Definition of alcohol in English:

alcohol

Line breaks: al¦co|hol
Pronunciation: /ˈalkəhɒl
 
/

noun

[mass noun]
1A colourless volatile flammable liquid which is the intoxicating constituent of wine, beer, spirits, and other drinks, and is also used as an industrial solvent and as fuel: it is an offence to drive if you have more than 80 mg of alcohol per 100 ml of blood the use of petrol containing alcohol
  • Alternative names: ethanol, ethyl alcohol; chemical formula: C2H5OH
More example sentences
  • Sugar is taken and in the presence of an enzyme (a biological catalyst) ethyl alcohol and carbon dioxide are produced.
  • Fermentation The conversion of sugar in grape juice into ethyl alcohol and carbon dioxide.
  • an important measurement of any wine, is its concentration of the intoxicant ethyl alcohol, or ethanol.
1.1Drink containing alcohol: he has not taken alcohol in twenty-five years
More example sentences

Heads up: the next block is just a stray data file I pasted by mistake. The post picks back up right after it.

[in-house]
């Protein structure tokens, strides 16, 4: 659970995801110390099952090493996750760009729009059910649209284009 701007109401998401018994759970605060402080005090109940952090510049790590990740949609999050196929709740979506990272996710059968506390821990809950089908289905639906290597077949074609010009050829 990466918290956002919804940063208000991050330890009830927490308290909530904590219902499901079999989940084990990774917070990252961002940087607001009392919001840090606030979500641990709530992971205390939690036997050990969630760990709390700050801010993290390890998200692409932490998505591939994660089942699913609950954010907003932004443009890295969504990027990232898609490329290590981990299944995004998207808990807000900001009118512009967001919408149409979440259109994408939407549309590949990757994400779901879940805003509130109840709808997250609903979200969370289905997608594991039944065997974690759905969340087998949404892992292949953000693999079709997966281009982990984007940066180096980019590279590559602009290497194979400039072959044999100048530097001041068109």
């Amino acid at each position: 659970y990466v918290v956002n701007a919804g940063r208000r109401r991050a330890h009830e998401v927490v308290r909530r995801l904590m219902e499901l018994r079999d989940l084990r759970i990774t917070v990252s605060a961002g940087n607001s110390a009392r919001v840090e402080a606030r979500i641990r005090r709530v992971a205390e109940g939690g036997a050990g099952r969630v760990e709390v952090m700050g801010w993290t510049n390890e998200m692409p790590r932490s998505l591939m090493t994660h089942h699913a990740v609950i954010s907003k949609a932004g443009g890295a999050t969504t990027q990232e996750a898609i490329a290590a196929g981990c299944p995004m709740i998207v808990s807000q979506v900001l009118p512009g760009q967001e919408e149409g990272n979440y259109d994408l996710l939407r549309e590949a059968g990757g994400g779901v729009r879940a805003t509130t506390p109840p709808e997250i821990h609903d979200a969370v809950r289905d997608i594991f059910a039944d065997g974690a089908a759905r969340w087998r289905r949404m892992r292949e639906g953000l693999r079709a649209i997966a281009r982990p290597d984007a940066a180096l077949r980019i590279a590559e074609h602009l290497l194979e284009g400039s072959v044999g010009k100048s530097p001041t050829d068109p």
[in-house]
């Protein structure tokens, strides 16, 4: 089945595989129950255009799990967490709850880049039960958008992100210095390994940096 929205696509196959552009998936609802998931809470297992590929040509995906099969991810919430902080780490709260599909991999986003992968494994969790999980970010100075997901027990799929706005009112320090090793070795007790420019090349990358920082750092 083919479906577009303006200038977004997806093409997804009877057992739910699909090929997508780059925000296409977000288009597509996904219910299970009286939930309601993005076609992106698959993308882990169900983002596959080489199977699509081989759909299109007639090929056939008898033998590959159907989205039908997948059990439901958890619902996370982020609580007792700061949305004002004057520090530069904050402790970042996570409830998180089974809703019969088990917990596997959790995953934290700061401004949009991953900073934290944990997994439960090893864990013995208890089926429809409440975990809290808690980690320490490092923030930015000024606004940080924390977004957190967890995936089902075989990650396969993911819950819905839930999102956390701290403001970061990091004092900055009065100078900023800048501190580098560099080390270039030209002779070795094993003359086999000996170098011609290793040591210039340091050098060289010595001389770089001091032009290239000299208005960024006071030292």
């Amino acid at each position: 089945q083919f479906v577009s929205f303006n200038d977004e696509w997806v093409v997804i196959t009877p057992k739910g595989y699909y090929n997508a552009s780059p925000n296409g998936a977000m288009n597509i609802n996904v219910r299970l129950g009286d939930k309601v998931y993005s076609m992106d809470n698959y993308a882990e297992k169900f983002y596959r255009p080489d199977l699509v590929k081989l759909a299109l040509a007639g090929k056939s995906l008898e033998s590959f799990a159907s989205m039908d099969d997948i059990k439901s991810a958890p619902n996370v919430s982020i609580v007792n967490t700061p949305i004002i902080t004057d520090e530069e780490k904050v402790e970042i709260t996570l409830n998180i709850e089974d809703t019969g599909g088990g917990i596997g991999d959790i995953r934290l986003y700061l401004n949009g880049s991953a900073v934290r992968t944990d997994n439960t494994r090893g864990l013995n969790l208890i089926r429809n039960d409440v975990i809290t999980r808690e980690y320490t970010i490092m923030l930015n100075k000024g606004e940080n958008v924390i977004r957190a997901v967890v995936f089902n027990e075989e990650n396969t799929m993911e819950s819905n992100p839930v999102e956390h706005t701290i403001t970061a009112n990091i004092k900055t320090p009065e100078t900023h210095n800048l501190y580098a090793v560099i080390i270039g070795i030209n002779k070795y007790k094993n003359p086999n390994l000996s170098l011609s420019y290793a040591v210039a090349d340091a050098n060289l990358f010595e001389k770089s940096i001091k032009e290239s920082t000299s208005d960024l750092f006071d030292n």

• He said that among the tenets of the Muslim faith were that one did not drink alcohol or serve it to guests.
  • If he could have stopped at one or two drinks, alcohol would have served him well, but he couldn't do that.
  • If you are using alcohol, vodka is the most appropriate as it has no scent of its own.
Synonyms
liquor, intoxicating liquor, alcoholic drink, strong drink, drink, spirits, intoxicants
informal booze, hooch, the hard stuff, firewater, gut-rot, rotgut, moonshine, tipple, the demon drink, the bottle, juice, bevvy, grog, Dutch courage, John Barleycorn
1.2 [count noun] Chemistry Any organic compound whose molecule contains one or more hydroxyl groups attached to a carbon atom: unpleasant stuff like formaldehyde is produced as alcohols burn polyvinyl alcohol
More example sentences
  • Complete combustion of alcohols produces carbon dioxide and water.
  • Thermatoga microorganisms are known to play a role in the anaerobic oxidation of hydrocarbons to alcohols, organic acids and carbon dioxide.
  • On the other hand, the permeability of the membrane for small uncharged solutes such as low molecular weight alcohols, amides, ketones etc., did not change.

Origin

mid 16th century: French (earlier form of alcool), or from medieval Latin, from Arabic al-kuḥl 'the kohl'. In early use the term referred to powders, specifically kohl, and especially those obtained by sublimation; later 'a distilled or rectified spirit' (mid 17th century).

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